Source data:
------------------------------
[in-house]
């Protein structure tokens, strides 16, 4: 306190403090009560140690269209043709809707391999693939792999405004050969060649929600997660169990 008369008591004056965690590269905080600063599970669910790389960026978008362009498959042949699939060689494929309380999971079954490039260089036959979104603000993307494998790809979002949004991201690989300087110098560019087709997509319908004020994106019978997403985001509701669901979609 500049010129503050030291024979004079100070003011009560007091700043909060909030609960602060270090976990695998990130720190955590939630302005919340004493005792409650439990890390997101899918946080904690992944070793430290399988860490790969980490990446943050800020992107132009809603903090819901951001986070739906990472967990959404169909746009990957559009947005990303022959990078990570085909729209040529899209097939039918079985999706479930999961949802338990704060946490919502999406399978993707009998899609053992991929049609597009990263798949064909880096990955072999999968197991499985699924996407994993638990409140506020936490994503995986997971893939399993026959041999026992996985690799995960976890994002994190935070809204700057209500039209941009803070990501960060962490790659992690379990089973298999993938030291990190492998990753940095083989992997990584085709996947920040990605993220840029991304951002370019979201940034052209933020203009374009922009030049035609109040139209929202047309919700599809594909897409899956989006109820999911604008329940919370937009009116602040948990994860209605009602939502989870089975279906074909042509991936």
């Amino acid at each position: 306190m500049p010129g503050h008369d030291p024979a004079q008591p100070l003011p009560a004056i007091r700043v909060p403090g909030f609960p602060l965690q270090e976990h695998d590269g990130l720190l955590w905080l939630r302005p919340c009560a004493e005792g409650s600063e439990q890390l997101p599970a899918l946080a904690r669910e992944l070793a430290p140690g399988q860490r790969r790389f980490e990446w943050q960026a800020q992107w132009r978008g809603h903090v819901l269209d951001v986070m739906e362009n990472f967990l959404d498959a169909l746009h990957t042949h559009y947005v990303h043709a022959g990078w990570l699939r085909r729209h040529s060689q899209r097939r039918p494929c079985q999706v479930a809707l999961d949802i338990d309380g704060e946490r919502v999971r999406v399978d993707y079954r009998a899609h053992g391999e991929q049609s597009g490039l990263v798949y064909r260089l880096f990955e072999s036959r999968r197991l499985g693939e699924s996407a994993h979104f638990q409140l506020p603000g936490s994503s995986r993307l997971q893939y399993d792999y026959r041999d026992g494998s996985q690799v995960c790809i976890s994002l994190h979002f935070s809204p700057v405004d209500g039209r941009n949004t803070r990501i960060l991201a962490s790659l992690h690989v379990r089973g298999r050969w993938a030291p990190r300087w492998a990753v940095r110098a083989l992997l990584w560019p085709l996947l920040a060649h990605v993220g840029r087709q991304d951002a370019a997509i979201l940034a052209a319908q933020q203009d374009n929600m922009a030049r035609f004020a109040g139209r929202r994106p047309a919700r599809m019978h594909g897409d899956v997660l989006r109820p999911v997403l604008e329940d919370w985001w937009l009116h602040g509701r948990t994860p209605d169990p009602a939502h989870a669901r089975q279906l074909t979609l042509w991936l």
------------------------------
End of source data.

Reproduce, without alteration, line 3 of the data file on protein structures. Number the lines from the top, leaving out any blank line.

């Amino acid at each position: 306190m500049p010129g503050h008369d030291p024979a004079q008591p100070l003011p009560a004056i007091r700043v909060p403090g909030f609960p602060l965690q270090e976990h695998d590269g990130l720190l955590w905080l939630r302005p919340c009560a004493e005792g409650s600063e439990q890390l997101p599970a899918l946080a904690r669910e992944l070793a430290p140690g399988q860490r790969r790389f980490e990446w943050q960026a800020q992107w132009r978008g809603h903090v819901l269209d951001v986070m739906e362009n990472f967990l959404d498959a169909l746009h990957t042949h559009y947005v990303h043709a022959g990078w990570l699939r085909r729209h040529s060689q899209r097939r039918p494929c079985q999706v479930a809707l999961d949802i338990d309380g704060e946490r919502v999971r999406v399978d993707y079954r009998a899609h053992g391999e991929q049609s597009g490039l990263v798949y064909r260089l880096f990955e072999s036959r999968r197991l499985g693939e699924s996407a994993h979104f638990q409140l506020p603000g936490s994503s995986r993307l997971q893939y399993d792999y026959r041999d026992g494998s996985q690799v995960c790809i976890s994002l994190h979002f935070s809204p700057v405004d209500g039209r941009n949004t803070r990501i960060l991201a962490s790659l992690h690989v379990r089973g298999r050969w993938a030291p990190r300087w492998a990753v940095r110098a083989l992997l990584w560019p085709l996947l920040a060649h990605v993220g840029r087709q991304d951002a370019a997509i979201l940034a052209a319908q933020q203009d374009n929600m922009a030049r035609f004020a109040g139209r929202r994106p047309a919700r599809m019978h594909g897409d899956v997660l989006r109820p999911v997403l604008e329940d919370w985001w937009l009116h602040g509701r948990t994860p209605d169990p009602a939502h989870a669901r089975q279906l074909t979609l042509w991936l």